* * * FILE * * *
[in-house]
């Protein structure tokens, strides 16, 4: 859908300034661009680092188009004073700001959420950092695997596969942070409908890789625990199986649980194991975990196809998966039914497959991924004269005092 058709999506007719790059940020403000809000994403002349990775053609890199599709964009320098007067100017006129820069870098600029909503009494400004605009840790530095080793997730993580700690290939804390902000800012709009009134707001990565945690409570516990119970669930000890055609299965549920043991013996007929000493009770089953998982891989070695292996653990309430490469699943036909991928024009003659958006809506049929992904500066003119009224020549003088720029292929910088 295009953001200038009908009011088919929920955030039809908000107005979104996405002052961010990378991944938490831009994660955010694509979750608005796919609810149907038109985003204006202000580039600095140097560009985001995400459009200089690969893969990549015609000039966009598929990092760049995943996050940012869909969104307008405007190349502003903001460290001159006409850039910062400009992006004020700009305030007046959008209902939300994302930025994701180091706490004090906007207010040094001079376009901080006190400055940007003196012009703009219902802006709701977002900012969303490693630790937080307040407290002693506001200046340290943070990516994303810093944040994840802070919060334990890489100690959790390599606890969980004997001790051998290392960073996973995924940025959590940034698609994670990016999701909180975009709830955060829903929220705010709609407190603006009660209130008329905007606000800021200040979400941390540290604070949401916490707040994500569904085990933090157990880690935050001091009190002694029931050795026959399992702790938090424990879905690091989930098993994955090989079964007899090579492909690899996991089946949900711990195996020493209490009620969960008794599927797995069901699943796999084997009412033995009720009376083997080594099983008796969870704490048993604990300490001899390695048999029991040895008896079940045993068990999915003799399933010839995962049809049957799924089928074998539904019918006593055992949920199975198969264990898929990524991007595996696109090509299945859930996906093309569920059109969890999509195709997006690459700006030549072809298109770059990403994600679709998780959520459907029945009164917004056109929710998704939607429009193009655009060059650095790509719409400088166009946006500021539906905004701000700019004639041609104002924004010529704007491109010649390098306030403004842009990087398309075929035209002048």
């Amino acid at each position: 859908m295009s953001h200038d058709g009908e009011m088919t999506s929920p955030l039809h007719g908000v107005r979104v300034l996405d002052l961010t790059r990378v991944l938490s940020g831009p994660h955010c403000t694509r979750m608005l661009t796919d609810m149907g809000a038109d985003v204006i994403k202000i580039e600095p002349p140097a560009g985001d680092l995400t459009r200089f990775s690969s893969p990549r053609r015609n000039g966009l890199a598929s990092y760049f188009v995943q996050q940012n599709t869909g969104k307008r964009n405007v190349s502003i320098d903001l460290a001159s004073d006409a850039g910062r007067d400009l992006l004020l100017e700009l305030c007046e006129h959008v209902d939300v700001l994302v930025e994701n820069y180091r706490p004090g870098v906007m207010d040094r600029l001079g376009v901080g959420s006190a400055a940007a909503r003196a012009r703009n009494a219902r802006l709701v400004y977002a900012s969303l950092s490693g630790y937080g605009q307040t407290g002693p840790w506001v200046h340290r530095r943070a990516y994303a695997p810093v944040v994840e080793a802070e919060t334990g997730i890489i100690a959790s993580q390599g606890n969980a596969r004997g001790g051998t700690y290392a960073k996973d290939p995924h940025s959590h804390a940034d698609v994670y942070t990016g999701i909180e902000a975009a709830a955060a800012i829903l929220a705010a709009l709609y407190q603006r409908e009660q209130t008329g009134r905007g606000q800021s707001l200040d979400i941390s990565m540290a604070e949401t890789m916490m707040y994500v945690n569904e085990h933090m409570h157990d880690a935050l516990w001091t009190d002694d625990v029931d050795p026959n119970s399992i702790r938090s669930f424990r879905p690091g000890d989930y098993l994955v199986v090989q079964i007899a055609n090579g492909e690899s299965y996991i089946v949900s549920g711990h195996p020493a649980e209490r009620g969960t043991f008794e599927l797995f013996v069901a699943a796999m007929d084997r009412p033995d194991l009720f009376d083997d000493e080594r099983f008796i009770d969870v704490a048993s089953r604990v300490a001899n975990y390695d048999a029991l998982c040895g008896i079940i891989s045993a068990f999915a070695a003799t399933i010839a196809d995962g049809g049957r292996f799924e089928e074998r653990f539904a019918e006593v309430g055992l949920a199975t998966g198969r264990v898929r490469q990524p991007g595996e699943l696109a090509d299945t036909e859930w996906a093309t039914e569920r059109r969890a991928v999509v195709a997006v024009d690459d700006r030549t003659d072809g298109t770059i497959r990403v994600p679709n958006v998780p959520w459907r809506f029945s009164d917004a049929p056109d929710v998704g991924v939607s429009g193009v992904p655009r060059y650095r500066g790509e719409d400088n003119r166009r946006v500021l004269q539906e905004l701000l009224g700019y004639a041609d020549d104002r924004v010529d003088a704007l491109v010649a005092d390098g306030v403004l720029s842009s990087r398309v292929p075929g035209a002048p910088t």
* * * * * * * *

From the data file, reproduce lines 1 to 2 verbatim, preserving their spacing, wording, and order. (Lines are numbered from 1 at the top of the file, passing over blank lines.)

[in-house]
């Protein structure tokens, strides 16, 4: 859908300034661009680092188009004073700001959420950092695997596969942070409908890789625990199986649980194991975990196809998966039914497959991924004269005092 058709999506007719790059940020403000809000994403002349990775053609890199599709964009320098007067100017006129820069870098600029909503009494400004605009840790530095080793997730993580700690290939804390902000800012709009009134707001990565945690409570516990119970669930000890055609299965549920043991013996007929000493009770089953998982891989070695292996653990309430490469699943036909991928024009003659958006809506049929992904500066003119009224020549003088720029292929910088 295009953001200038009908009011088919929920955030039809908000107005979104996405002052961010990378991944938490831009994660955010694509979750608005796919609810149907038109985003204006202000580039600095140097560009985001995400459009200089690969893969990549015609000039966009598929990092760049995943996050940012869909969104307008405007190349502003903001460290001159006409850039910062400009992006004020700009305030007046959008209902939300994302930025994701180091706490004090906007207010040094001079376009901080006190400055940007003196012009703009219902802006709701977002900012969303490693630790937080307040407290002693506001200046340290943070990516994303810093944040994840802070919060334990890489100690959790390599606890969980004997001790051998290392960073996973995924940025959590940034698609994670990016999701909180975009709830955060829903929220705010709609407190603006009660209130008329905007606000800021200040979400941390540290604070949401916490707040994500569904085990933090157990880690935050001091009190002694029931050795026959399992702790938090424990879905690091989930098993994955090989079964007899090579492909690899996991089946949900711990195996020493209490009620969960008794599927797995069901699943796999084997009412033995009720009376083997080594099983008796969870704490048993604990300490001899390695048999029991040895008896079940045993068990999915003799399933010839995962049809049957799924089928074998539904019918006593055992949920199975198969264990898929990524991007595996696109090509299945859930996906093309569920059109969890999509195709997006690459700006030549072809298109770059990403994600679709998780959520459907029945009164917004056109929710998704939607429009193009655009060059650095790509719409400088166009946006500021539906905004701000700019004639041609104002924004010529704007491109010649390098306030403004842009990087398309075929035209002048």